Tuesday, November 17, 2009

DJ Hero | Review

Synopsis: Here comes your most recent review in the form of DJ Hero for the Nintendo Wii. Activision recently sent us the new music game and peripheral for review purposes and low and behold a review is what I have. DJ Hero is a new way to play and hear music through your console. With a track list that boasts 94 different mixes, preset and custom set lists, along with online and offline multiplayer, there is a new reason to rock out with plastic instruments. The new peripheral allows the player to use authentic DJ techniques such as scratching, mixing, sampling, rewinding, and entering their own preset effects to the mix. Multiplayer modes come to you in the form of DJ vs. DJ, DJ + DJ, and DJ + Guitar.

Praise: After playing Guitar Hero 5, I felt a little let down as it was the same game I have played over and over again but with new songs, luckily DJ Hero comes through and introduces a new “instrument” to master. The turntable feels sturdy for a plastic peripheral and the ability to reconfigure the platter for us left handed folk shows that Activision has put some time and effort into doing this right. The massive track list filled with both current and classic hits kept the playthrough fresh without replaying the same few songs over and over again. The tutorial was helpful to teach the basics and working my way up the difficulty levels, with a learning curve of about an hour. On the hard difficulty is where I felt I truly enjoyed playing as you use all the available techniques, while medium is a comfortable pace that allows the player to still scratch and get introduced to the available crossfader. Lastly, progression is determined by stars earned, so the song does not end or tell you that you failed if you miss a certain amount of notes, it is more of a no fail feature provided to the player.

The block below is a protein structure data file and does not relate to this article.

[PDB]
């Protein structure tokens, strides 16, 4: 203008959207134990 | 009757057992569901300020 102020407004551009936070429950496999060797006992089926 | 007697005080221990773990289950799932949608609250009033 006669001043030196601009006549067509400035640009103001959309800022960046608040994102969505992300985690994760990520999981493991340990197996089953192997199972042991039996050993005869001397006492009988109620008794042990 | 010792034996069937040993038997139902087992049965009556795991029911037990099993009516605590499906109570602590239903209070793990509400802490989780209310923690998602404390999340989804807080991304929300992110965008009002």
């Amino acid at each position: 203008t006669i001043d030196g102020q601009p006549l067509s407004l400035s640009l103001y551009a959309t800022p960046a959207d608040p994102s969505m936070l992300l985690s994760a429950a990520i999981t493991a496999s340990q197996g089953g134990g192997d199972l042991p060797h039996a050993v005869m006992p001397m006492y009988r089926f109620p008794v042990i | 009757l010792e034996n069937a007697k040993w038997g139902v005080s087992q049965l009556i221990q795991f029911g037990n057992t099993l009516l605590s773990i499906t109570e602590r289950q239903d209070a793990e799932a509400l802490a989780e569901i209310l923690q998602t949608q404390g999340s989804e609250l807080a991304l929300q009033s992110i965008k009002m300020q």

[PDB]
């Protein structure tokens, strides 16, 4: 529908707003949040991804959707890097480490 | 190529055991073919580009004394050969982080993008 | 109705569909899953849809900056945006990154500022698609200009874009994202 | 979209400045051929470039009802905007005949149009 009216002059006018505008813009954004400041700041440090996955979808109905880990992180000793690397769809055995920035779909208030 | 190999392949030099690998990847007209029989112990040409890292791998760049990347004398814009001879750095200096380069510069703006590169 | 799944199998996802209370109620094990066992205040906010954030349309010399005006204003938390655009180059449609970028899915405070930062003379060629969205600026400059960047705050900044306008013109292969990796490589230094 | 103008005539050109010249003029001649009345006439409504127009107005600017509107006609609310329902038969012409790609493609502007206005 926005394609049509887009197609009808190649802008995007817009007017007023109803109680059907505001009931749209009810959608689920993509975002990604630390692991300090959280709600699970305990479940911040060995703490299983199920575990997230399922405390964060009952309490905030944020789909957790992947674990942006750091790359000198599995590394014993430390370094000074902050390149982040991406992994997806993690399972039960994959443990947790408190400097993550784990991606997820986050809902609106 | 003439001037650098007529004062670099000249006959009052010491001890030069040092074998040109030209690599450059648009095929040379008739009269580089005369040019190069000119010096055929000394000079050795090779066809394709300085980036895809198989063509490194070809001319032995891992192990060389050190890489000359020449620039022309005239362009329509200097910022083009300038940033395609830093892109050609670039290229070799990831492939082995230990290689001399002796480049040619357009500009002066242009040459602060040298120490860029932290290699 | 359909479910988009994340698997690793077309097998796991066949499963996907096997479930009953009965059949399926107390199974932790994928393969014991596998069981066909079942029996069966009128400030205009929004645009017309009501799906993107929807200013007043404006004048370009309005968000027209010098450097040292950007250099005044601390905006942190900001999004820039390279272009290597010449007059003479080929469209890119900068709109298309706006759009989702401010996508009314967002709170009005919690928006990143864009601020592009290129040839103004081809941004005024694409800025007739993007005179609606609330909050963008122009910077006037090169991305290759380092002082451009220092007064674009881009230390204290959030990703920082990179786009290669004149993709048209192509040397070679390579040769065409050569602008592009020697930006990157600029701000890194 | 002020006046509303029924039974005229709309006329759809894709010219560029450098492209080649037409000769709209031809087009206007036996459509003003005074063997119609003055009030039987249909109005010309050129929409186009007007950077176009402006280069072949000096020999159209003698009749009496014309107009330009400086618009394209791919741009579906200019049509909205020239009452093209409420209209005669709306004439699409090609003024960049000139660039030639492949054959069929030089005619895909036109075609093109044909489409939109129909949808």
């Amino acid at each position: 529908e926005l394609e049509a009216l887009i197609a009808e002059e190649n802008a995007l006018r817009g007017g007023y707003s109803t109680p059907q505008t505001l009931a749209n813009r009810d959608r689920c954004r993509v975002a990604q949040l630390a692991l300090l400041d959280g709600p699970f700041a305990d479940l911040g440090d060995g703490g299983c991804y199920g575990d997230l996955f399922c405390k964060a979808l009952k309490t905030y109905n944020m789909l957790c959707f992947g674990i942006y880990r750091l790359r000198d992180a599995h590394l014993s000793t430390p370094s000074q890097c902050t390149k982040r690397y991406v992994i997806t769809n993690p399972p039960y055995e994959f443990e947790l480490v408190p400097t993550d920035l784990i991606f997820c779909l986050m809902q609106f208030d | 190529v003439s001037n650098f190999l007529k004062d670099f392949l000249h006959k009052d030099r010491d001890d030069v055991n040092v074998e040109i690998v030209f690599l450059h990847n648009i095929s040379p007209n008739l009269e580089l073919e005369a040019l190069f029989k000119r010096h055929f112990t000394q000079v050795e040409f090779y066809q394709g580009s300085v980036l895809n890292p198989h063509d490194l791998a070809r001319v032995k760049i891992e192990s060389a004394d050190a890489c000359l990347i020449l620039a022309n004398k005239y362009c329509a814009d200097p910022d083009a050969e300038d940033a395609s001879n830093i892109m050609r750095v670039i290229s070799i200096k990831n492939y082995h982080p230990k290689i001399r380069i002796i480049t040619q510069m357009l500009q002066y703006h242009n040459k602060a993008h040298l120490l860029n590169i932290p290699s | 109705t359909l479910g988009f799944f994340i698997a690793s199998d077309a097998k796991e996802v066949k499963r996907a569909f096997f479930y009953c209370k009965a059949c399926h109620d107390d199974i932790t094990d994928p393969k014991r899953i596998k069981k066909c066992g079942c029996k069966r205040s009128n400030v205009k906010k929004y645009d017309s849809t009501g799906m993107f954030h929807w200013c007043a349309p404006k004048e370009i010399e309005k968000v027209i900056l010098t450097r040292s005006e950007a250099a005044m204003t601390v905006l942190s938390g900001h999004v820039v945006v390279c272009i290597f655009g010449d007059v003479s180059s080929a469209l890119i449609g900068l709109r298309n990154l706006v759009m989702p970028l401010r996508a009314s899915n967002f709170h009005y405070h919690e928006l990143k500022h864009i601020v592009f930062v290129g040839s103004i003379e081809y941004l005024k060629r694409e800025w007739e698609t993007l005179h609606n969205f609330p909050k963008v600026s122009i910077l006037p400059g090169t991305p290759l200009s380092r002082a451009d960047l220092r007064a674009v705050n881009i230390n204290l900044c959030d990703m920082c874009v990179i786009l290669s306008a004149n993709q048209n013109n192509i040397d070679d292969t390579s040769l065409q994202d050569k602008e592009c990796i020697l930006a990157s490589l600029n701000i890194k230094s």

Gripes: My main complaint about DJ Hero is the crossfader, as when fading to the left or right is fun in between scratching, but it is way too easy to miss the center when combining the two mixes, causing you to lose your multiplier. Much like the early guitar peripheral, the buttons are loud and noticeable, but with innovation comes new issues. I have not had any time with the Renegade Edition, so I cannot say if it has the same minor quirks as the standard turntable kit. The other issue I had with this title was that I was unable to locate any online matches after maybe ten attempts over the course of the weekend. The ability to play multiplayer with the turntable and guitar is great as most people who purchase this will more than likely already have the guitar, unfortunately there are only five compatible songs to play using the two peripherals.

Overall, DJ Hero is fun to play, especially with a loud stereo, a group of friends, and another turntable or guitar for offline multiplayer. Even with the few little issues, the massive track list and the new gameplay gives the game a fresh feel in what was starting to feel like a saturated music game market. This title is available on all 3 of the next gen consoles, toting the same features, track list, and price tag, so there is no exclusive content to any specific console.

Mashbuttons.com gives DJ Hero a 7 out of 10.

DJ Hero is available now for the Nintendo Wii, Playstation 3, and Xbox 360.

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